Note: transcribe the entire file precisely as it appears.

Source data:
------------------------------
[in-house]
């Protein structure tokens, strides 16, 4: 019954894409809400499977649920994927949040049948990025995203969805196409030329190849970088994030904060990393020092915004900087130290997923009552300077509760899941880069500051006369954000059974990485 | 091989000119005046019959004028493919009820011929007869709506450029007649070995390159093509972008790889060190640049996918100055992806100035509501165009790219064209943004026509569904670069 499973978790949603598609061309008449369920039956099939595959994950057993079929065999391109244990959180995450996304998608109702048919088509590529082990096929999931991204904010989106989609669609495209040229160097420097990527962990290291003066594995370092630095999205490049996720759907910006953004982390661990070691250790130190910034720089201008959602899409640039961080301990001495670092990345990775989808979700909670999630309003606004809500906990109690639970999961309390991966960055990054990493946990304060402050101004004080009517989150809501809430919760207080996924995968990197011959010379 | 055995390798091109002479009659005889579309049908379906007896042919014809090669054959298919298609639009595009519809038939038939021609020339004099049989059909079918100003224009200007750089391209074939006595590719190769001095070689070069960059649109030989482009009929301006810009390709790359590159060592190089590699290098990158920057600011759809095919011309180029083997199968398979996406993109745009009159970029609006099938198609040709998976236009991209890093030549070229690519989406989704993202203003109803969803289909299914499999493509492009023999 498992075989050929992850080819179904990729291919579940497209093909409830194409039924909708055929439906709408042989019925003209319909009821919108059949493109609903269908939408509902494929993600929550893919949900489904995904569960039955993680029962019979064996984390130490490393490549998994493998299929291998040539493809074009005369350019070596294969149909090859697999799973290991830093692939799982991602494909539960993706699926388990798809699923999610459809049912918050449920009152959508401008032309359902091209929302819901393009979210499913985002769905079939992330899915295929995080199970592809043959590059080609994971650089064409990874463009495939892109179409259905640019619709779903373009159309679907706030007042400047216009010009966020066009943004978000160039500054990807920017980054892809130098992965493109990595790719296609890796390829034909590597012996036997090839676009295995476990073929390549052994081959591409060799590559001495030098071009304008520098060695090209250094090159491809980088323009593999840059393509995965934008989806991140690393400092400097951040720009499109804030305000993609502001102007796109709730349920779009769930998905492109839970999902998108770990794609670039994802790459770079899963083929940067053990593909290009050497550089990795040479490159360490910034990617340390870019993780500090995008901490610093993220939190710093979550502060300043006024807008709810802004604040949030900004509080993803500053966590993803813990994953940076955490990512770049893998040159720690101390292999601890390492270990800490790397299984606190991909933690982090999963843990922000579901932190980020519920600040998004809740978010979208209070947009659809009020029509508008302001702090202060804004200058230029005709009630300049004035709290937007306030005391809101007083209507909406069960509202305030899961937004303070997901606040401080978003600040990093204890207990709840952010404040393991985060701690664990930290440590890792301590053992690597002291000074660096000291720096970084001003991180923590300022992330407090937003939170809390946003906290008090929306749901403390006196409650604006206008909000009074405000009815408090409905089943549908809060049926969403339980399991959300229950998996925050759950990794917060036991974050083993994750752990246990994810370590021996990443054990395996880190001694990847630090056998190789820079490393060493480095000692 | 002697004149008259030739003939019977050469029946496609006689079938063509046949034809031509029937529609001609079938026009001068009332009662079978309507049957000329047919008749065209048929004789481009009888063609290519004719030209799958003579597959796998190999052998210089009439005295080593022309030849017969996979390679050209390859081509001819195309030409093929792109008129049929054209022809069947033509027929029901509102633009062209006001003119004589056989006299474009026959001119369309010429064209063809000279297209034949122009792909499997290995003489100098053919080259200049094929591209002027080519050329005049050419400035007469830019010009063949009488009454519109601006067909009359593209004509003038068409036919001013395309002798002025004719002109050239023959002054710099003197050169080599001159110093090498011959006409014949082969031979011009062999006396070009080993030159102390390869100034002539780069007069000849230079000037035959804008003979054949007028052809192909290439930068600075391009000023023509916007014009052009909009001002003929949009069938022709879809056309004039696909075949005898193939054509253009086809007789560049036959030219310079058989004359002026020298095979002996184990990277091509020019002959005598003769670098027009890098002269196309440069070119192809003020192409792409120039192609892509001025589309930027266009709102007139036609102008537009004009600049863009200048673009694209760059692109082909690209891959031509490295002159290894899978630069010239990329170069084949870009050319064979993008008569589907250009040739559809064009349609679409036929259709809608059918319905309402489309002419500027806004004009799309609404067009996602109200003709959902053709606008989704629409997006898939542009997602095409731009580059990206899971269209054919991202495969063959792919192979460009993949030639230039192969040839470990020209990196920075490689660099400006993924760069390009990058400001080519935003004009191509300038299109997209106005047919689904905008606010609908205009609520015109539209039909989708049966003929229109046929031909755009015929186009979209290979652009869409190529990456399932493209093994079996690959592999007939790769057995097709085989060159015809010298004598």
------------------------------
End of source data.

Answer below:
[in-house]
């Protein structure tokens, strides 16, 4: 019954894409809400499977649920994927949040049948990025995203969805196409030329190849970088994030904060990393020092915004900087130290997923009552300077509760899941880069500051006369954000059974990485 | 091989000119005046019959004028493919009820011929007869709506450029007649070995390159093509972008790889060190640049996918100055992806100035509501165009790219064209943004026509569904670069 499973978790949603598609061309008449369920039956099939595959994950057993079929065999391109244990959180995450996304998608109702048919088509590529082990096929999931991204904010989106989609669609495209040229160097420097990527962990290291003066594995370092630095999205490049996720759907910006953004982390661990070691250790130190910034720089201008959602899409640039961080301990001495670092990345990775989808979700909670999630309003606004809500906990109690639970999961309390991966960055990054990493946990304060402050101004004080009517989150809501809430919760207080996924995968990197011959010379 | 055995390798091109002479009659005889579309049908379906007896042919014809090669054959298919298609639009595009519809038939038939021609020339004099049989059909079918100003224009200007750089391209074939006595590719190769001095070689070069960059649109030989482009009929301006810009390709790359590159060592190089590699290098990158920057600011759809095919011309180029083997199968398979996406993109745009009159970029609006099938198609040709998976236009991209890093030549070229690519989406989704993202203003109803969803289909299914499999493509492009023999 498992075989050929992850080819179904990729291919579940497209093909409830194409039924909708055929439906709408042989019925003209319909009821919108059949493109609903269908939408509902494929993600929550893919949900489904995904569960039955993680029962019979064996984390130490490393490549998994493998299929291998040539493809074009005369350019070596294969149909090859697999799973290991830093692939799982991602494909539960993706699926388990798809699923999610459809049912918050449920009152959508401008032309359902091209929302819901393009979210499913985002769905079939992330899915295929995080199970592809043959590059080609994971650089064409990874463009495939892109179409259905640019619709779903373009159309679907706030007042400047216009010009966020066009943004978000160039500054990807920017980054892809130098992965493109990595790719296609890796390829034909590597012996036997090839676009295995476990073929390549052994081959591409060799590559001495030098071009304008520098060695090209250094090159491809980088323009593999840059393509995965934008989806991140690393400092400097951040720009499109804030305000993609502001102007796109709730349920779009769930998905492109839970999902998108770990794609670039994802790459770079899963083929940067053990593909290009050497550089990795040479490159360490910034990617340390870019993780500090995008901490610093993220939190710093979550502060300043006024807008709810802004604040949030900004509080993803500053966590993803813990994953940076955490990512770049893998040159720690101390292999601890390492270990800490790397299984606190991909933690982090999963843990922000579901932190980020519920600040998004809740978010979208209070947009659809009020029509508008302001702090202060804004200058230029005709009630300049004035709290937007306030005391809101007083209507909406069960509202305030899961937004303070997901606040401080978003600040990093204890207990709840952010404040393991985060701690664990930290440590890792301590053992690597002291000074660096000291720096970084001003991180923590300022992330407090937003939170809390946003906290008090929306749901403390006196409650604006206008909000009074405000009815408090409905089943549908809060049926969403339980399991959300229950998996925050759950990794917060036991974050083993994750752990246990994810370590021996990443054990395996880190001694990847630090056998190789820079490393060493480095000692 | 002697004149008259030739003939019977050469029946496609006689079938063509046949034809031509029937529609001609079938026009001068009332009662079978309507049957000329047919008749065209048929004789481009009888063609290519004719030209799958003579597959796998190999052998210089009439005295080593022309030849017969996979390679050209390859081509001819195309030409093929792109008129049929054209022809069947033509027929029901509102633009062209006001003119004589056989006299474009026959001119369309010429064209063809000279297209034949122009792909499997290995003489100098053919080259200049094929591209002027080519050329005049050419400035007469830019010009063949009488009454519109601006067909009359593209004509003038068409036919001013395309002798002025004719002109050239023959002054710099003197050169080599001159110093090498011959006409014949082969031979011009062999006396070009080993030159102390390869100034002539780069007069000849230079000037035959804008003979054949007028052809192909290439930068600075391009000023023509916007014009052009909009001002003929949009069938022709879809056309004039696909075949005898193939054509253009086809007789560049036959030219310079058989004359002026020298095979002996184990990277091509020019002959005598003769670098027009890098002269196309440069070119192809003020192409792409120039192609892509001025589309930027266009709102007139036609102008537009004009600049863009200048673009694209760059692109082909690209891959031509490295002159290894899978630069010239990329170069084949870009050319064979993008008569589907250009040739559809064009349609679409036929259709809608059918319905309402489309002419500027806004004009799309609404067009996602109200003709959902053709606008989704629409997006898939542009997602095409731009580059990206899971269209054919991202495969063959792919192979460009993949030639230039192969040839470990020209990196920075490689660099400006993924760069390009990058400001080519935003004009191509300038299109997209106005047919689904905008606010609908205009609520015109539209039909989708049966003929229109046929031909755009015929186009979209290979652009869409190529990456399932493209093994079996690959592999007939790769057995097709085989060159015809010298004598």